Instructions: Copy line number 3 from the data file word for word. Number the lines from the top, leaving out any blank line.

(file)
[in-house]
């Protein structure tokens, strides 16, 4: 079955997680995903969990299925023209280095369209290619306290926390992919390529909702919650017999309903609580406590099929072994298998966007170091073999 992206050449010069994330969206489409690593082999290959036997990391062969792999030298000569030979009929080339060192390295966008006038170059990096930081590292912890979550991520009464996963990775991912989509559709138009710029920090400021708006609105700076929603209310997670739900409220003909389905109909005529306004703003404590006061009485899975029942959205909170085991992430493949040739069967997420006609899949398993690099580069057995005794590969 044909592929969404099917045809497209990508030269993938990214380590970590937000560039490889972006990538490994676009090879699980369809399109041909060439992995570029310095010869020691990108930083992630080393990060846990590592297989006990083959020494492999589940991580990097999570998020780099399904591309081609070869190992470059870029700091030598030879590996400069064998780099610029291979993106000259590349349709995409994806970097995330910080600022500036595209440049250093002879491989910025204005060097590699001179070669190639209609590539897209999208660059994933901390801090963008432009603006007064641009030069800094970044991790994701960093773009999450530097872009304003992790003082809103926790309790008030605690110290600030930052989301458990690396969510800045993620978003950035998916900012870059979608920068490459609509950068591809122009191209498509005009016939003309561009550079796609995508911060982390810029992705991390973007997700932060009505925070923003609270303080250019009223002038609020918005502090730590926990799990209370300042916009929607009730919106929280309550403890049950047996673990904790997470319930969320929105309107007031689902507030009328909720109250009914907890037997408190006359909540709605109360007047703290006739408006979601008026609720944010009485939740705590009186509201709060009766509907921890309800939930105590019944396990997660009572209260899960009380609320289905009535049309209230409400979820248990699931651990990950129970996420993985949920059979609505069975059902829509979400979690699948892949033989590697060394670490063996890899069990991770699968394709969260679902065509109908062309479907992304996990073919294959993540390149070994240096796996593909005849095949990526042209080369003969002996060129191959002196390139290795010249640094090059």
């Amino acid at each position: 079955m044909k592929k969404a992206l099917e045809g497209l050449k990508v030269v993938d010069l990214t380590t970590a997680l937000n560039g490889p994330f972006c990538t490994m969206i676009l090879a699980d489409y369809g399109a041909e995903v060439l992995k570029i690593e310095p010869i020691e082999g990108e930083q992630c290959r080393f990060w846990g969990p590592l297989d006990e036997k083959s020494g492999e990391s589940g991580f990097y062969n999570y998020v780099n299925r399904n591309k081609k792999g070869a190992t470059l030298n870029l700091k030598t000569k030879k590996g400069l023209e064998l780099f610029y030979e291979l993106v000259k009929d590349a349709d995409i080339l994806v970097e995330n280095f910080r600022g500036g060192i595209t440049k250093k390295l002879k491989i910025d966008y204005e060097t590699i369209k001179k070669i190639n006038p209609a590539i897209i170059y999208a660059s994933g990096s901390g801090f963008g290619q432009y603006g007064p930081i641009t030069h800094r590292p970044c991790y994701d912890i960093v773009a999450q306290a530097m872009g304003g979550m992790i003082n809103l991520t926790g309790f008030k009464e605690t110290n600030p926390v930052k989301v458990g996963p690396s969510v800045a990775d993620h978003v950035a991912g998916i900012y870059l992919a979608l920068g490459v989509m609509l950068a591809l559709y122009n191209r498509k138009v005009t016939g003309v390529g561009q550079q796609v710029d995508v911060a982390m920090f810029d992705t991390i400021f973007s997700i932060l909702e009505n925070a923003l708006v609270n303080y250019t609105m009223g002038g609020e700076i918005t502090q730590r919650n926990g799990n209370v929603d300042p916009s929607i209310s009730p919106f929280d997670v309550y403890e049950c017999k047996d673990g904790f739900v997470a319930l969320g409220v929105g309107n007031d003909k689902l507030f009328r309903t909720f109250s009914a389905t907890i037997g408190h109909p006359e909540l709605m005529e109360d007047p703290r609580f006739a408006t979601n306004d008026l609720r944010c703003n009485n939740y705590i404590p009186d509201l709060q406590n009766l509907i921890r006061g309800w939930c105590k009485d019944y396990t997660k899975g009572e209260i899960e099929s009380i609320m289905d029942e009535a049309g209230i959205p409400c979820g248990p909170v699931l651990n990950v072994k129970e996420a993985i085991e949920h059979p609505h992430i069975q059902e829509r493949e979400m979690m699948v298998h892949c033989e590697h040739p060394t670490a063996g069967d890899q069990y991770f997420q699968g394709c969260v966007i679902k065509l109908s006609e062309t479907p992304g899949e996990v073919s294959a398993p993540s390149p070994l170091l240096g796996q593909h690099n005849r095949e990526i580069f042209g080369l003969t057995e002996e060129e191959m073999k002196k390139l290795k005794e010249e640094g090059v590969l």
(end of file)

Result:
């Amino acid at each position: 079955m044909k592929k969404a992206l099917e045809g497209l050449k990508v030269v993938d010069l990214t380590t970590a997680l937000n560039g490889p994330f972006c990538t490994m969206i676009l090879a699980d489409y369809g399109a041909e995903v060439l992995k570029i690593e310095p010869i020691e082999g990108e930083q992630c290959r080393f990060w846990g969990p590592l297989d006990e036997k083959s020494g492999e990391s589940g991580f990097y062969n999570y998020v780099n299925r399904n591309k081609k792999g070869a190992t470059l030298n870029l700091k030598t000569k030879k590996g400069l023209e064998l780099f610029y030979e291979l993106v000259k009929d590349a349709d995409i080339l994806v970097e995330n280095f910080r600022g500036g060192i595209t440049k250093k390295l002879k491989i910025d966008y204005e060097t590699i369209k001179k070669i190639n006038p209609a590539i897209i170059y999208a660059s994933g990096s901390g801090f963008g290619q432009y603006g007064p930081i641009t030069h800094r590292p970044c991790y994701d912890i960093v773009a999450q306290a530097m872009g304003g979550m992790i003082n809103l991520t926790g309790f008030k009464e605690t110290n600030p926390v930052k989301v458990g996963p690396s969510v800045a990775d993620h978003v950035a991912g998916i900012y870059l992919a979608l920068g490459v989509m609509l950068a591809l559709y122009n191209r498509k138009v005009t016939g003309v390529g561009q550079q796609v710029d995508v911060a982390m920090f810029d992705t991390i400021f973007s997700i932060l909702e009505n925070a923003l708006v609270n303080y250019t609105m009223g002038g609020e700076i918005t502090q730590r919650n926990g799990n209370v929603d300042p916009s929607i209310s009730p919106f929280d997670v309550y403890e049950c017999k047996d673990g904790f739900v997470a319930l969320g409220v929105g309107n007031d003909k689902l507030f009328r309903t909720f109250s009914a389905t907890i037997g408190h109909p006359e909540l709605m005529e109360d007047p703290r609580f006739a408006t979601n306004d008026l609720r944010c703003n009485n939740y705590i404590p009186d509201l709060q406590n009766l509907i921890r006061g309800w939930c105590k009485d019944y396990t997660k899975g009572e209260i899960e099929s009380i609320m289905d029942e009535a049309g209230i959205p409400c979820g248990p909170v699931l651990n990950v072994k129970e996420a993985i085991e949920h059979p609505h992430i069975q059902e829509r493949e979400m979690m699948v298998h892949c033989e590697h040739p060394t670490a063996g069967d890899q069990y991770f997420q699968g394709c969260v966007i679902k065509l109908s006609e062309t479907p992304g899949e996990v073919s294959a398993p993540s390149p070994l170091l240096g796996q593909h690099n005849r095949e990526i580069f042209g080369l003969t057995e002996e060129e191959m073999k002196k390139l290795k005794e010249e640094g090059v590969l």